The all-consuming Brexit argument currently overwhelming political discourse is stifling crucial discussion of artificial intelligence technologies that could transform our lives for the better or even threaten our very existence. Policymakers have completely failed to engage with the debate over how to develop AI technologies in a controlled way that will deliver benefits for humanity rather than jeopardising its safety.
There are growing concerns that technologies are developing outside of any system of internationally-agreed regulation or ethics to ensure that AI applications do good rather than cause harm. Influential scientists, such as Professor Stephen Hawking, have warned that the future for AI is unpredictable, with the potential for technology to have a transformational impact, for good or for bad.
AI technologies are developing very rapidly and the potential is hugely exciting, but we must manage this science with great care; it is no exaggeration to say that uncontrolled AI could in the future pose an existential threat to humanity, but you would never guess that was the case from the indifference to this debate shown by policymakers with little interest in anything other than the minutiae of the Brexit negotiations.
Here are five examples of questions that policymakers should now be engaging with:
How do we prepare our young people for work in the AI era?
AI technologies will transform the labour market, taking responsibility for any task involving repetitive or predictable tasks, but we continue to educate our young people as if the world of work is not about to change fundamentally. The skills young people will need to succeed in the future will be very different – creativity, in particular, will be a valuable commodity.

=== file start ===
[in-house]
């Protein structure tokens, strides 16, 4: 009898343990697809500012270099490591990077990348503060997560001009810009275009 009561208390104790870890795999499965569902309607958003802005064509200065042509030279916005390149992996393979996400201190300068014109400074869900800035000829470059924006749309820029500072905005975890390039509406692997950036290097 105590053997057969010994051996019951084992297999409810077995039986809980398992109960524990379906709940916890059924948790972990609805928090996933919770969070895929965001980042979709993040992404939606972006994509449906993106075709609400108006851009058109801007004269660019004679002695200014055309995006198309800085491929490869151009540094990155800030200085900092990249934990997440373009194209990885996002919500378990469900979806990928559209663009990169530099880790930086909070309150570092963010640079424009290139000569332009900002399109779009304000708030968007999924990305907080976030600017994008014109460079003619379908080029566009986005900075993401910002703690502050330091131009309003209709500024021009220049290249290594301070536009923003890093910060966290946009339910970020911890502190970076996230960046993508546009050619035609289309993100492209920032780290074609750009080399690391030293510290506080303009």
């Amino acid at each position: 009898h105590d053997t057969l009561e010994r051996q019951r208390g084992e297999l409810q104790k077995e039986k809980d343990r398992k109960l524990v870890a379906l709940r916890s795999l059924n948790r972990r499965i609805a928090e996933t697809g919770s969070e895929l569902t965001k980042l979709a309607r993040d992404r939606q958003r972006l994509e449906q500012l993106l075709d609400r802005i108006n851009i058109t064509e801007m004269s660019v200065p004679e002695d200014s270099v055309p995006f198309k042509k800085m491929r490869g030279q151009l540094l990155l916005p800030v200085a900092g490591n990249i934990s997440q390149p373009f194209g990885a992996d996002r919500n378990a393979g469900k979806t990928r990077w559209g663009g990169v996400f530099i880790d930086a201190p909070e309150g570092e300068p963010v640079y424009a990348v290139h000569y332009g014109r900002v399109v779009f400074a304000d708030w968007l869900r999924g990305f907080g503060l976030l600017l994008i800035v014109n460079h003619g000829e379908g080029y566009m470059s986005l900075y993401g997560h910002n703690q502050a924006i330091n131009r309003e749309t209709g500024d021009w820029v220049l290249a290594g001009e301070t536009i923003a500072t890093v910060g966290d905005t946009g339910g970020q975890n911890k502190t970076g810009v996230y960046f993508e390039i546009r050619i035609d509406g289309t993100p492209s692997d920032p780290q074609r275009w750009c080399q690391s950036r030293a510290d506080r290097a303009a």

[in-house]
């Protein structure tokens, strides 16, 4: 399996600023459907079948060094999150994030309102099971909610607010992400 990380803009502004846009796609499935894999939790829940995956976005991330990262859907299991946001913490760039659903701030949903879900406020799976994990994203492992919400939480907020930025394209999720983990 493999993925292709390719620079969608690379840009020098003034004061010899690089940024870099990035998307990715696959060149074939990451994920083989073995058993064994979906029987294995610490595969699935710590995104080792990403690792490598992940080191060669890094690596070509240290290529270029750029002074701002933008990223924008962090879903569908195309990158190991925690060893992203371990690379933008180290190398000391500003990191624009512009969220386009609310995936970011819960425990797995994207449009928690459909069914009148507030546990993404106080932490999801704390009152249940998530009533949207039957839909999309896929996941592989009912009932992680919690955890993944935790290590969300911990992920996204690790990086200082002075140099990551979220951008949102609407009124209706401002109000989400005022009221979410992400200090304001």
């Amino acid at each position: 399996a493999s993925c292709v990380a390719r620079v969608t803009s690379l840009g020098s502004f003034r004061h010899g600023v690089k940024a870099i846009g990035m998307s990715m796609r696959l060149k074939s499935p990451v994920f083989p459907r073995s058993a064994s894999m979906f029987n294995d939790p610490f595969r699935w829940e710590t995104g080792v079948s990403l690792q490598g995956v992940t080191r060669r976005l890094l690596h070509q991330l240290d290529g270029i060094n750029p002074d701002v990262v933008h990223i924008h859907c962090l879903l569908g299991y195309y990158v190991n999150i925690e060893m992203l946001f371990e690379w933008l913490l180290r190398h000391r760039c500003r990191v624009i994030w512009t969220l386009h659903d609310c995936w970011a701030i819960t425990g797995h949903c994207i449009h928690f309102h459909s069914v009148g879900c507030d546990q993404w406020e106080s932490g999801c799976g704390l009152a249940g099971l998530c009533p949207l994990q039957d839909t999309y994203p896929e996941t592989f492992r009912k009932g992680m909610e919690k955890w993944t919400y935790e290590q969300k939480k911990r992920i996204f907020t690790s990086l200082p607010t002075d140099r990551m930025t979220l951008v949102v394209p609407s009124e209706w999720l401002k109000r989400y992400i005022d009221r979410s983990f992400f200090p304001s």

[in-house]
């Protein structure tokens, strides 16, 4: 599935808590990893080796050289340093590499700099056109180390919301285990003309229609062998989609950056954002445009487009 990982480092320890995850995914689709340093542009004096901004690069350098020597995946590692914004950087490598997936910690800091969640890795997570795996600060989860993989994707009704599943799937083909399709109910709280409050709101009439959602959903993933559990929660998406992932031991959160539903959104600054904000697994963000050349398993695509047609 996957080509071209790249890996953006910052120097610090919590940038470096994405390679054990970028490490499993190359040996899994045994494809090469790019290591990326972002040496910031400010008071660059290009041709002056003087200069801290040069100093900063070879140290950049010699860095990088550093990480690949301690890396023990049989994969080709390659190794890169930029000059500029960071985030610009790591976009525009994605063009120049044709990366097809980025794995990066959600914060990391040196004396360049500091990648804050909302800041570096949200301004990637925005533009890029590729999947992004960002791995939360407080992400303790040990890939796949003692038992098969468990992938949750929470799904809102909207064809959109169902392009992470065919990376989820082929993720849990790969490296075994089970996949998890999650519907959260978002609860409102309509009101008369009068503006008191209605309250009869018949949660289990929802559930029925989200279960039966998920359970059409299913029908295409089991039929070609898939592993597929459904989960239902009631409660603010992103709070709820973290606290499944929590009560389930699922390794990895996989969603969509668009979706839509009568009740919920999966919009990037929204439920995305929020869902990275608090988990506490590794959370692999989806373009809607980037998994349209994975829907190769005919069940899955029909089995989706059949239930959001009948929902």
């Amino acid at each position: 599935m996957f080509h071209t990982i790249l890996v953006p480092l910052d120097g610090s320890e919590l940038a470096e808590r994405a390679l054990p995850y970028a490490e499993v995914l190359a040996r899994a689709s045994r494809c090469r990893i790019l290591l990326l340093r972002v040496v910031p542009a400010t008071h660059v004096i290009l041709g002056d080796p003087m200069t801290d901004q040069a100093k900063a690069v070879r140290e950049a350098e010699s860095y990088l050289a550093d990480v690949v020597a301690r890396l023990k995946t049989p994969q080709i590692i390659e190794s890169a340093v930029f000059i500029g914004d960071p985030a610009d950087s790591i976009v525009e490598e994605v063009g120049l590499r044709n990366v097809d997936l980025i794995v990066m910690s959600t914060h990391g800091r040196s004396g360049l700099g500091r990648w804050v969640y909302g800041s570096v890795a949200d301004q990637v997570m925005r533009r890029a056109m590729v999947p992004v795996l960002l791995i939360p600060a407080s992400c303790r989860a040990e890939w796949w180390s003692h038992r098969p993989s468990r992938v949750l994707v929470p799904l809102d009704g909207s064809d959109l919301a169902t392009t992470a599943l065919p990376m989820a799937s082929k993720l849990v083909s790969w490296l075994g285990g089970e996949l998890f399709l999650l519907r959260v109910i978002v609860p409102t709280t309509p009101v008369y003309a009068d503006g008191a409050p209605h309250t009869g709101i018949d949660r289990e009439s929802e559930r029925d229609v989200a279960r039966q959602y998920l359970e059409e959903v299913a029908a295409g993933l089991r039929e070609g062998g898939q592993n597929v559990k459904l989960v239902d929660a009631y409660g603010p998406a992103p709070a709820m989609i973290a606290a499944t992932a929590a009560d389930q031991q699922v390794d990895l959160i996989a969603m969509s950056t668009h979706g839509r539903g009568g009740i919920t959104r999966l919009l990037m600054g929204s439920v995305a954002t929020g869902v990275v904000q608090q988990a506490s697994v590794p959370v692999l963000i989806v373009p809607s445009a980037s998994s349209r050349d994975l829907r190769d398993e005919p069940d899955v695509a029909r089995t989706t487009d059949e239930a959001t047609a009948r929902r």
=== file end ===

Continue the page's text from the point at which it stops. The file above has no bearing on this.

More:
How do we manage the data on which AI will depend?
AI technologies depend on a constant stream of data from which they learn in order to perfect their decision making, but data is an increasingly regulated area. The challenge will be to balance data protection and security concerns against the need for a free flow of data to underpin AI development. The UK may even have an opportunity to secure competitive advantage here following Brexit, given the EU’s exacting data regulation.
Should we allow AI to kill?
Governments and military strategists around the world are already making substantial investments in AI-powered weapons systems that will reduce the need for human intervention in the process of selecting targets and then hitting them. In effect, decisions over who to kill, how and when, will be delegated to a computer programme.
How will we ensure AI is unable to exert its superiority over mankind?
Current AI technologies are task-specific – highly skilled at carrying out one role, but unable to learn to do other work. That will change over time, however, to the extent that AI machines capable of amassing vast amounts of generalised intelligence could eventually outpace mankind – and asset their superiority with hostile acts against humanity.
How do we build international consensus on the regulation and ethics underpinning AI technologies?
While UK policymakers must engage with the AI debate, this will be a global phenomenon requiring collaboration and co-operation between governments. Many countries have reached similar conclusions about how to regulate developments in areas such as embryology; an equivalent discussion about AI is now crucial.
‘Not science fiction’
You might think that sophisticated AI with the potential to overwhelm humanity is the stuff of science fiction, but these technologies are developing at a very rapid pace and it’s crucial that we begin to discuss the implications right now; there are many positive aspects of AI, and we’re already seeing businesses harnessing these technologies to work more effectively, but there are dangers too.
Unfortunately, the UK’s political climate currently allows little room for discussion of anything other than the Brexit debate; this is getting in the way of our country playing its part in the debate about how to develop robust governance structures around advances in AI technology.
That puts the UK in an unacceptable position: without engagement right now, we run the risk of missing out on many of the benefits that AI can deliver and of failing to counter the threats potentially posed by these technologies.
Haakon Overli is the co-founder of London-based Dawn Capital